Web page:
Is the Java revolution over? Has the big business-friendly approach turned Java into the new COBOL? Is the momentum behind .NET and Mono stealing away the cool factor that Java once enjoyed? Are those even bad things? In a recent discussion on the Editors List, several editors—programmers themselves—debated these questions.
So Tony Stubblebine sent me some mail the other night. I asked him if he was a Perl guy, or did Java, too. He said he was "skipping the Java fad, and going right to Mono and .NET." It was such an interesting comment, especially as we're all seeing the Java space become a bit stale, that I blogged about it: Ho Hum Java.
I think it's worth reading these entries for anyone who's in a program that's stabilized, and that's primarily in business-oriented use. Seems like these responses should really inform our publishing in these areas. No conclusions yet, but interesting reading all the same.
That's a great line, Tony! :-) I think Java's just been built out. It's useful out of the gate, and runs on our Unix machines, but it seems very strongly focused on back-end stuff despite the best efforts of J2ME and desktop GUI frameworks. The write-once-run-anywhere thing hasn't proven as attractive as was first thought: the web may be ugly, but it's usurped a lot of that portability motion by letting you distribute your app and give the client (fairly) portable HTML. So the only things I'd use Java for would be the server, like Andy's work on Treemap. [ Editor's note: Treemap is a graphical representation of hierarchical structures that makes them easy to compare visually. ]
.NET wouldn't be interesting to me without Mono, a way to run it on a platform other than Windows. What makes Mono interesting is that it's still growing and expanding, that it's very immature and there are green fields for hackers. The very things that make it unusable for business right now (or at least all but the bravest businesses) make it interesting to the alpha hackers.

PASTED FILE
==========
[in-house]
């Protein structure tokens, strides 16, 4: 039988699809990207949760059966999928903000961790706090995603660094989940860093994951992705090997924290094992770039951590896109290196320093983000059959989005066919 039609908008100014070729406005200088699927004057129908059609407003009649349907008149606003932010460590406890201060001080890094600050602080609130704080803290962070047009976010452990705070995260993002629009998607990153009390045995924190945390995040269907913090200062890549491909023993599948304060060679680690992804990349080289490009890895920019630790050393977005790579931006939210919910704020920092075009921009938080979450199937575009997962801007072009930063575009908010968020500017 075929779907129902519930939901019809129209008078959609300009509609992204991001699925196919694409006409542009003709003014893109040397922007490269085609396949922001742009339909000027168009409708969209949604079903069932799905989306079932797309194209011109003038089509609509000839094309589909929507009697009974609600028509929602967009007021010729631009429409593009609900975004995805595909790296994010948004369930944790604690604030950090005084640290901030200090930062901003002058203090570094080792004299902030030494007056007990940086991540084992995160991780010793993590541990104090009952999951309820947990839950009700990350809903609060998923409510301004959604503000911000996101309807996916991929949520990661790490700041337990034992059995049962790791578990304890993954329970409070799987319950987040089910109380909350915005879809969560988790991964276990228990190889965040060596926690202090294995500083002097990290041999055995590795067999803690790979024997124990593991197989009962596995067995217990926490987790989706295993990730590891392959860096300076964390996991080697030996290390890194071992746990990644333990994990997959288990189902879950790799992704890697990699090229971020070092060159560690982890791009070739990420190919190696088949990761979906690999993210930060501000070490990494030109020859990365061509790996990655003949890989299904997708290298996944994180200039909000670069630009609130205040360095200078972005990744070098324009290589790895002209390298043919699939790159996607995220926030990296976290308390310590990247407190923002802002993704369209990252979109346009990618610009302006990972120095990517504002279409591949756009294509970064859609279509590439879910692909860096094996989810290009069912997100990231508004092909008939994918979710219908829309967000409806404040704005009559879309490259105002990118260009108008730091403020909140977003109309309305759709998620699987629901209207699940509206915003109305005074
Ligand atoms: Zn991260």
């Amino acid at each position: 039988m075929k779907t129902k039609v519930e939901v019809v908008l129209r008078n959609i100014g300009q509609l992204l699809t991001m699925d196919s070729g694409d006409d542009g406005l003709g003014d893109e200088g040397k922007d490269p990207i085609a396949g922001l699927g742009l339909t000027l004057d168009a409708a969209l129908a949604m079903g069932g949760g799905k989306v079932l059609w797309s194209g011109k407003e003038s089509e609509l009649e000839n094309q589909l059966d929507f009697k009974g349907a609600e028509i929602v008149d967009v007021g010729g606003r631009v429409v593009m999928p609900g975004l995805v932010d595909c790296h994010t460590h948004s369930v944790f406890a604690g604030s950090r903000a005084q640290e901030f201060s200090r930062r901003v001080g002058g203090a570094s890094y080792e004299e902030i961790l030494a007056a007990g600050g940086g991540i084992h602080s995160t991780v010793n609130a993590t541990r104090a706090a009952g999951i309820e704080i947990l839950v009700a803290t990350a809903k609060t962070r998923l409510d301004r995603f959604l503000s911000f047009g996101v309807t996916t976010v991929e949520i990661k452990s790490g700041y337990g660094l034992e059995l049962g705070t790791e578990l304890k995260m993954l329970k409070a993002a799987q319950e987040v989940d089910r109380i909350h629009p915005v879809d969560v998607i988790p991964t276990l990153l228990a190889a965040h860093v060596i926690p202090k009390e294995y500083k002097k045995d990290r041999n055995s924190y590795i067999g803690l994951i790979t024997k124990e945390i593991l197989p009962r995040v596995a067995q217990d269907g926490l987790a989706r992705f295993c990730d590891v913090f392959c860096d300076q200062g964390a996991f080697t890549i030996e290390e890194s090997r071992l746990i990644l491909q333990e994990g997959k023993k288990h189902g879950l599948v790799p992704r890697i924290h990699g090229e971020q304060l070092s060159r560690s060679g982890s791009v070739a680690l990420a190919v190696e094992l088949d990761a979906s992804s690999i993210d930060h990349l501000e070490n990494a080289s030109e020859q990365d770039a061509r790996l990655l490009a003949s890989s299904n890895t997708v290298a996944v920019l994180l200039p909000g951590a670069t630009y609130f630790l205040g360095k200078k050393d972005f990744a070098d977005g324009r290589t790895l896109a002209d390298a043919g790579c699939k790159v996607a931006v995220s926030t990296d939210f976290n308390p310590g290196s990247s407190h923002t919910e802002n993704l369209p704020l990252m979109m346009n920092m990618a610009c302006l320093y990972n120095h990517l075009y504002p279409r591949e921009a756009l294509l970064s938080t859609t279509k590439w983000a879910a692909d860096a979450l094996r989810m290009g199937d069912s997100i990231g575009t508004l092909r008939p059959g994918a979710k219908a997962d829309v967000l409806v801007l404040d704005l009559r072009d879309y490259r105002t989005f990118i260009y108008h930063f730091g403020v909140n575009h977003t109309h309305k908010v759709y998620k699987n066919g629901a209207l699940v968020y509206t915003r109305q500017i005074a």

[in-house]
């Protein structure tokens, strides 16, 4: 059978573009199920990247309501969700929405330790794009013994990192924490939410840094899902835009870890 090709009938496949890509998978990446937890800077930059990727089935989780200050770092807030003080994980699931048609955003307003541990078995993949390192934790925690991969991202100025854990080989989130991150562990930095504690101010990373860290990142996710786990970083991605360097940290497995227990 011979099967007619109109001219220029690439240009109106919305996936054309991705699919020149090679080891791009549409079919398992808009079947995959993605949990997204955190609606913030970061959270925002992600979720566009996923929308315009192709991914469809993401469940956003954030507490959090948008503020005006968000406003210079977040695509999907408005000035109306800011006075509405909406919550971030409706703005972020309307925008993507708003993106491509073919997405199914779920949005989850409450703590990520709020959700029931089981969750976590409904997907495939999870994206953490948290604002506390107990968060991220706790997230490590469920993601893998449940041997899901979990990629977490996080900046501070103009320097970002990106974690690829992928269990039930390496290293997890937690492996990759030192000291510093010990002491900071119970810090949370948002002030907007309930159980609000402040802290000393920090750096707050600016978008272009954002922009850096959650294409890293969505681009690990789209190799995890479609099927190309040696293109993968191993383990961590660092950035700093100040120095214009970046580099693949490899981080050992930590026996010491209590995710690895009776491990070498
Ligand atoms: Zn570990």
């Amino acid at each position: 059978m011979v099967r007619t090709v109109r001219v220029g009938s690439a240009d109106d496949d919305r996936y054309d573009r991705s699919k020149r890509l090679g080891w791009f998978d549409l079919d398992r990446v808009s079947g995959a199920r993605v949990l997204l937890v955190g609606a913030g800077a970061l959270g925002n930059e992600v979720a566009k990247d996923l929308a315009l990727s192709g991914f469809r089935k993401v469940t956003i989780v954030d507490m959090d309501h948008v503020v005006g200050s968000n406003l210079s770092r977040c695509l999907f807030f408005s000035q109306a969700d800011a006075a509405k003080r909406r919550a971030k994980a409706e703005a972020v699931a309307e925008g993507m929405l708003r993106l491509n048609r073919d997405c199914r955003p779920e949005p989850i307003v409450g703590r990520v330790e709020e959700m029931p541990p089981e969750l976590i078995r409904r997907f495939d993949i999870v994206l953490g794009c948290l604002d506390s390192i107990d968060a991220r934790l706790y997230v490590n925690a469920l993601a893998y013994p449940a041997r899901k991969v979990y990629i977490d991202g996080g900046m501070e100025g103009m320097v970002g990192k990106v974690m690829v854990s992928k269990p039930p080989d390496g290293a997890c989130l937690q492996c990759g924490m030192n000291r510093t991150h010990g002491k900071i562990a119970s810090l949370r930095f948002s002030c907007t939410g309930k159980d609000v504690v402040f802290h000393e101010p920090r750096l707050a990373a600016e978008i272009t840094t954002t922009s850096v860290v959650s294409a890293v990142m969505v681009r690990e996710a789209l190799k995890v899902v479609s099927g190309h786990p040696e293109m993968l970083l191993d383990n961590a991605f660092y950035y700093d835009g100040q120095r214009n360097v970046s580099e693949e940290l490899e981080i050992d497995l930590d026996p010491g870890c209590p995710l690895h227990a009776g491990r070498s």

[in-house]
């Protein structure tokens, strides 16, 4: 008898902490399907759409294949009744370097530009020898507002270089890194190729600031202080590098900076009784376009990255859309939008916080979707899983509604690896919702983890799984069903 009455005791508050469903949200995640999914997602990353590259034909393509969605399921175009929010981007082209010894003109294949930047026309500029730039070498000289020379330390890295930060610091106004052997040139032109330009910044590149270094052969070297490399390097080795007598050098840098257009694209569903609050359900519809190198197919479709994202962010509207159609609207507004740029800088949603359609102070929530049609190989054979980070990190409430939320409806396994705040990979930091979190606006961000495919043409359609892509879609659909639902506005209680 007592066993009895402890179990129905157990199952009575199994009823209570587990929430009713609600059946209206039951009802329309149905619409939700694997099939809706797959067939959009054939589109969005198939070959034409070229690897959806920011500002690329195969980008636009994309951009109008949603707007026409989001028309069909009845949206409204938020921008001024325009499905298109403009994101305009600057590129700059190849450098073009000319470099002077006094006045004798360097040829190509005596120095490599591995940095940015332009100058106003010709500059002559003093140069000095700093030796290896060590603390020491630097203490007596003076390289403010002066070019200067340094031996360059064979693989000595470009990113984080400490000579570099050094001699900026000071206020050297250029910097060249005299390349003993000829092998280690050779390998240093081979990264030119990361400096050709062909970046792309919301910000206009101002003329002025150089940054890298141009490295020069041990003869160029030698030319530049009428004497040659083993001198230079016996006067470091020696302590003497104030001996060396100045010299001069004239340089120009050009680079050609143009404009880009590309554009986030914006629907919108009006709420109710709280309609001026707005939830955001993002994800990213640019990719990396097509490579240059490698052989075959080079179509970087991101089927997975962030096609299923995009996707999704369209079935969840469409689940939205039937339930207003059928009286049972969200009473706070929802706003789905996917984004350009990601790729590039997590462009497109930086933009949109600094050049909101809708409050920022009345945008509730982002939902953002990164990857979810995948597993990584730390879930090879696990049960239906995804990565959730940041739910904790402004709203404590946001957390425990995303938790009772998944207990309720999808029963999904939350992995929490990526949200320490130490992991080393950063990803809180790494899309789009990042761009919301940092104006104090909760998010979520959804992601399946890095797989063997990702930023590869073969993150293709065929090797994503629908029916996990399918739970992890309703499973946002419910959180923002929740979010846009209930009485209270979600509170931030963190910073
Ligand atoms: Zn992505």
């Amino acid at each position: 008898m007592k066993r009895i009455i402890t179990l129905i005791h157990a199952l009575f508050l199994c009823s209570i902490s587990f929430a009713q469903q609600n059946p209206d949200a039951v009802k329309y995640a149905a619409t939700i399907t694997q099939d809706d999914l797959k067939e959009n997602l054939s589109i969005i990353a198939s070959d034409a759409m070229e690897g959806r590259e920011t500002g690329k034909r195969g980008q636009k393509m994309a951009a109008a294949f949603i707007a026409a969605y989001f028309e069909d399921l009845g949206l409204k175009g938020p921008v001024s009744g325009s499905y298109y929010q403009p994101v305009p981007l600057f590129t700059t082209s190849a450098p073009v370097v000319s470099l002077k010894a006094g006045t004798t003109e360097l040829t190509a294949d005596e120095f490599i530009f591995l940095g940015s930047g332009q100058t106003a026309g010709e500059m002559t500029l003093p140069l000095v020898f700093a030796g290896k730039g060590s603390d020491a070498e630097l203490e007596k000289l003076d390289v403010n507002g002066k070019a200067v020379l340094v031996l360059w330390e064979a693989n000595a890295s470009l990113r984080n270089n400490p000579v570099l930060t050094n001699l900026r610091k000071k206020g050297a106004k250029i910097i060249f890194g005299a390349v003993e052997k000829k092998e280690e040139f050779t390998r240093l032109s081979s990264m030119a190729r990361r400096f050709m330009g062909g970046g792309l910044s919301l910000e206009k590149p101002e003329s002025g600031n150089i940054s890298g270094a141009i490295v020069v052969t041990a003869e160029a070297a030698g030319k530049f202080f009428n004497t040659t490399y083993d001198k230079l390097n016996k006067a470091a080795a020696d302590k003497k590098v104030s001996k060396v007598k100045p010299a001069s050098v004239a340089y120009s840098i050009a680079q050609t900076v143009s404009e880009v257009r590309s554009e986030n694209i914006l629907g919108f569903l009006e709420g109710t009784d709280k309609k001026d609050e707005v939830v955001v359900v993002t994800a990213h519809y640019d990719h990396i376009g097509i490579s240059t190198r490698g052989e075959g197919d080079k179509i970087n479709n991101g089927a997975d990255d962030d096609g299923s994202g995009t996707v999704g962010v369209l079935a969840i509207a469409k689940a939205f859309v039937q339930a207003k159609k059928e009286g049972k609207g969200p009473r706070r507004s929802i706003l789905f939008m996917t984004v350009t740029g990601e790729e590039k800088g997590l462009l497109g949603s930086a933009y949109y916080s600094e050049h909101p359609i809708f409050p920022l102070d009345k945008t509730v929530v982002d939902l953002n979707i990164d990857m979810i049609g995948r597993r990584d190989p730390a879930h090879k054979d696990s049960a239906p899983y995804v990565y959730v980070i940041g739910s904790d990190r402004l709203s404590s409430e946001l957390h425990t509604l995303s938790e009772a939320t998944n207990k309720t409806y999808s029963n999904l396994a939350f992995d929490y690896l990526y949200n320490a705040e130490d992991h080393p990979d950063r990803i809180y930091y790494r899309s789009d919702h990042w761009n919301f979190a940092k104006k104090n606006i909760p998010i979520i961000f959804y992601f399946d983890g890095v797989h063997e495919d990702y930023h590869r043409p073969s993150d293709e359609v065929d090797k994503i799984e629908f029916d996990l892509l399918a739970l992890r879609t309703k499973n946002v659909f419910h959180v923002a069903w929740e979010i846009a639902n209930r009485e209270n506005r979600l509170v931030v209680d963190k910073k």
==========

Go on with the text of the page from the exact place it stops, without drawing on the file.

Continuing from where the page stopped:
The interesting test will be whether Mono and .NET become Java with a different name, or whether they take us into a new application space. I sense there are some killer desktop information management apps coming in the next two years, and chances are that they'll be written in Mono. I say this because the people pushing the boundaries with Mono are big on the Linux desktop, thanks to Novell, and they'll be building out Mono in directions that suit their work. Java has a different niche from Perl, and what these hackers do will determine whether Mono has a different niche from Java or even Python.
You may be right about Java, but not about Treemap. This is a client-side applet—not server usage at all.
It's a fairly good example of the sort of things applets are good at: pushing computation away from the server. Would you really want a server generating piles of GIFs in real time?
The big problem with Java is that people are so damn anxious to believe it doesn't work.
Speaking of [Mono], here are some cool apps that just popped up:
I'm tracking new Mono apps as well as I can right now. An article called Seven Cool Mono Apps just published on O'Reilly Network, and we'll keep writing on an ongoing basis.
Also of interest to Mono watchers, the first preview of Mono 1.2 is out. Now AMD64, S390, and 64-bit Sparc have ports too, plus there's loads of new stuff from C# 2.0 and .NET 2.0 in there, better *BSD support for XSP, and the Basic compiler's almost done.